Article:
This advice includes tips on how to sanitize grocery items, including using a very diluted bleach solution (one teaspoon of bleach per gallon of water) to mist produce, and then let it air dry before eating.
Other experts say this isn’t necessary, and may not even be safe. It’s unlikely that you’ll be infected by the virus via your groceries, according to Dr. Tamika Sims, the Director of Food Technology Communications at the International Food Information Council …
Bleach could … present health risks of its own. Food safety guides23 advise against using bleach or detergent on anything you’re going to eat. ‘Bleach is not meant to be used to clean any foods or food products. The ingestion of any amount of bleach can be a major health hazard,’ Sims said …
If you are concerned about your fruits and vegetables … just cook them, or wash them thoroughly with warm water … ‘CDC has told us that this virus denatures (breaks down) relatively easily with warm water and with heat,’ she said.”
How to Wash Your Produce
Speaking to Delish.com, CarrieAnn Arias, VP of marketing at Naturipe Farms says:24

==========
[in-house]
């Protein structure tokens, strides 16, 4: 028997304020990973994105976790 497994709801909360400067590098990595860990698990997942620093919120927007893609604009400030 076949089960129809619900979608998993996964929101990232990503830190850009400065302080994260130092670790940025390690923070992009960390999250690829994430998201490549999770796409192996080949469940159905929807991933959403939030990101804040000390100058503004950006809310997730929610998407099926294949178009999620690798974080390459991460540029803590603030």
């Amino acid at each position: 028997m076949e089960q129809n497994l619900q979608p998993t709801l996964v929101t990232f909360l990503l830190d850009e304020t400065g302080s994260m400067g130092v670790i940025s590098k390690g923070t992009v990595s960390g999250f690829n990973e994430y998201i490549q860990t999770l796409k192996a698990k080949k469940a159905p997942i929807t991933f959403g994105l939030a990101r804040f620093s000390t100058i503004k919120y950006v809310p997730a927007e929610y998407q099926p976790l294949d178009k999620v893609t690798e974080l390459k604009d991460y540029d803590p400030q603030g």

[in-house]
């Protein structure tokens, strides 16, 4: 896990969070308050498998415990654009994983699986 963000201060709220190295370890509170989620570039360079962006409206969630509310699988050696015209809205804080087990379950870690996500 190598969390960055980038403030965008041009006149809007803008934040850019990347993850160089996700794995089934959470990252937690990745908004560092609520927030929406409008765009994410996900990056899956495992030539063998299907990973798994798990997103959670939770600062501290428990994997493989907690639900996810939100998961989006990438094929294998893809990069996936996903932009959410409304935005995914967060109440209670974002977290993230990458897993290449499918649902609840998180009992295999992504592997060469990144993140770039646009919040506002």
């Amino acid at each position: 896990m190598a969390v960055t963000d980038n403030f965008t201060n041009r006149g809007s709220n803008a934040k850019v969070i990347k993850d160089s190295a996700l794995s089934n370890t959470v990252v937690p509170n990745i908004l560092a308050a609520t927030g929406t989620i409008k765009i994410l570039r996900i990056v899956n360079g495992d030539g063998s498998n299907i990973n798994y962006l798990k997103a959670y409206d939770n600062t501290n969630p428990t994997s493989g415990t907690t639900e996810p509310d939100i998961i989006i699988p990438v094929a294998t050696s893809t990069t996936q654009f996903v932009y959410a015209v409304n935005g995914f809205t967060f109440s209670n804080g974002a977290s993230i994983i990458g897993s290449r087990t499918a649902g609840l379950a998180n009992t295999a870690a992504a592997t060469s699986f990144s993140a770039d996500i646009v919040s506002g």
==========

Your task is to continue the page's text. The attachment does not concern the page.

“Washing your fruits and vegetables under running water is always recommended, even if it has a peel you will be discarding like our avocados. Don’t use soap, detergents or bleach solutions. When it comes to berries, you will want to rinse in cool running water before serving.
Raw veggies and fruits are safe to eat, especially right now. They are packed with nutrition and essential vitamins that can aid in boosting our energy and immune system.”
Ken Rubin, chief culinary officer at Rouxbe culinary school, echoes Arias’ advice, saying:25
“The best practices for washing fruits and vegetables has not changed or been revised in light of the COVID-19 pandemic. The same principles that have always been true still apply. If you are uneasy or uncertain, just buy varieties of produce that you can either peel at home (like bananas, oranges, mangoes or avocados) or choose products that you will cook.”
Those “best practices” are simple indeed, and just like Arias points out. As explained by Barbara Ingham, a food science extension specialist with the University of Wisconsin-Madison:26